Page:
COVID-19-FAMILIES-SCHOOLS

Utah leaders say “don’t test, stay home” if you have COVID-like symptoms

Jan 14, 2022, 3:15 PM | Updated: Jan 15, 2022, 1:08 pm
don't test stay home...
Gov. Spencer Cox speaks during a press conference about COVID-19 and the omicron variant at the Capitol in Salt Lake City on Friday, Jan. 14, 2022. (Jeffrey D. Allred, Deseret News)
(Jeffrey D. Allred, Deseret News)

SALT LAKE CITY — Utah’s testing shortage has the Governor and other state leaders telling you not to test for COVID-19 and stay home, even if you have symptoms. 

“We don’t do this type of testing with really any other diseases, right? Yeah, we get sick. We stay home hopefully and hopefully we’ll do more of that,” said Gov. Cox. “By the time people are getting tested, they’ve already infected a whole bunch of people who have already infected a whole bunch of people. And our ability to contact trace with numbers like this is just virtually impossible. That changes the value of testing.”

Staffing and testing crunch 

Alongside the state’s epidemiologist, the state superintendent, and other state officials on Friday, the Governor said the testing crunch really started with not having enough personnel to do the tests. And then it turned into having enough tests.

“So not only do we have a personnel shortage, but there is a testing shortage, that the normal supply of tests that we had already ordered, did not come to us,” said the Governor. “And so that became another constraint. And that is what has led directly to the long lines.”

“We are hopeful that our backorders of tests will be coming in, and that over the next week or two we’ll be getting hundreds of thousands of tests and so our fingers are certainly crossed,” said Gov. Cox.

In the meantime, until those tests come, we have to look at things differently.”

Now with the testing shortage, the state is pausing the school “Test to Stay” program, to make sure it has enough tests while the omicron variant is spiking cases across the state.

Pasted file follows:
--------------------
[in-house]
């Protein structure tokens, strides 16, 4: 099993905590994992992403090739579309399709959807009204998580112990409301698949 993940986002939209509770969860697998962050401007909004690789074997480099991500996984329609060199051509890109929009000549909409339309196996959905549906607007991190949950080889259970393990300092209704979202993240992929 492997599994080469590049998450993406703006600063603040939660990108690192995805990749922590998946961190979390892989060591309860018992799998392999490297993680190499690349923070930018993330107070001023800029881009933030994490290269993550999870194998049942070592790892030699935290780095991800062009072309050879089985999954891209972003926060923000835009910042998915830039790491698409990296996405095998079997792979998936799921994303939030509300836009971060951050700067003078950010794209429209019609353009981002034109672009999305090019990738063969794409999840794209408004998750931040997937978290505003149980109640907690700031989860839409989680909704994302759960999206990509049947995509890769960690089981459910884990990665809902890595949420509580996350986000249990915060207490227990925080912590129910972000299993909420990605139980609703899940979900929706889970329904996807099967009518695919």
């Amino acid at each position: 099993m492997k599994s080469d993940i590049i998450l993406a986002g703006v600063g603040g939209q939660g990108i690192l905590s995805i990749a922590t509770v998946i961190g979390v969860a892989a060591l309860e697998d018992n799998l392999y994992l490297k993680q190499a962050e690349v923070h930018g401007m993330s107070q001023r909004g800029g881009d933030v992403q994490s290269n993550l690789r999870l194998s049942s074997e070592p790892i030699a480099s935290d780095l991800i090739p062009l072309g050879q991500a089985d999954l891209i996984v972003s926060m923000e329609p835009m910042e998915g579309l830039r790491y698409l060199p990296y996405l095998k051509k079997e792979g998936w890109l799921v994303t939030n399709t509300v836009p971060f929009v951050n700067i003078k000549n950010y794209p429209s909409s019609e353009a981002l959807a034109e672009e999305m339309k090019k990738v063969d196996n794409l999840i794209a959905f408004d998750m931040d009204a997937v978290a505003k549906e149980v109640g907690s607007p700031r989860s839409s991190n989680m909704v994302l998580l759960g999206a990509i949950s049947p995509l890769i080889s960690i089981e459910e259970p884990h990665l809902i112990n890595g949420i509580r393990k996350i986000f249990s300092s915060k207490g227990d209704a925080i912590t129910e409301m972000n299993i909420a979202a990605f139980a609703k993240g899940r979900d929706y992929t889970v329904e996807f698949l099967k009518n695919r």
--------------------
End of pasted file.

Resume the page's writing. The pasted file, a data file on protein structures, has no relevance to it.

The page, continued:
Don’t get a test, stay home if you’re sick

Just like the CDC recently changed its quarantine and isolation guidelines, the state is now changing its guidelines on whether or not you should test if you’re feeling sick. 

“We’re recommending people who have symptoms, really should stay home act as if they have COVID and not necessarily need to go get tested,” said State Epidemiologist Dr. Leisha Nolen.

“The benefit of getting that test is really decreased. What is more important is keeping you away from other people so you don’t transmit it.”

Average daily case counts since Christmas Day have been going up. They were sitting around 1,200 per day, to now record-shattering numbers in the tens of thousands. The positive rate has also dramatically increased as well, going from about 13.2% to 36.5%.

And if case counts make you roll your eyes, the hospitalizations are nothing to ignore. The state reported 434 people hospitalized on Christmas Day. As of Jan. 14 that number sat at 672.

Also not to be ignored: the daily testing numbers. The state’s COVID-19 dashboard reports an increase in daily tests from around 19,000 to nearly 48,000.

“We have limited testing capacity. We have stretched so far, we’ve done everything we can to increase what we can do to test,” said Dr. Nolen. “And still there are more people that need to be tested. We know there are huge lines, and so what we want to do is use our testing capacity to maximize what we need to do.

Some people should still get a test

Just because the state is saying you shouldn’t get a test if you’re feeling sick, that doesn’t mean that some people should get them.

“Those are people who have significant underlying conditions,” said Dr. Nolen. 

This means anyone who is elderly, has certain medical conditions like diabetes or heart conditions, and more. You can find the CDC’s full list of underlying conditions here.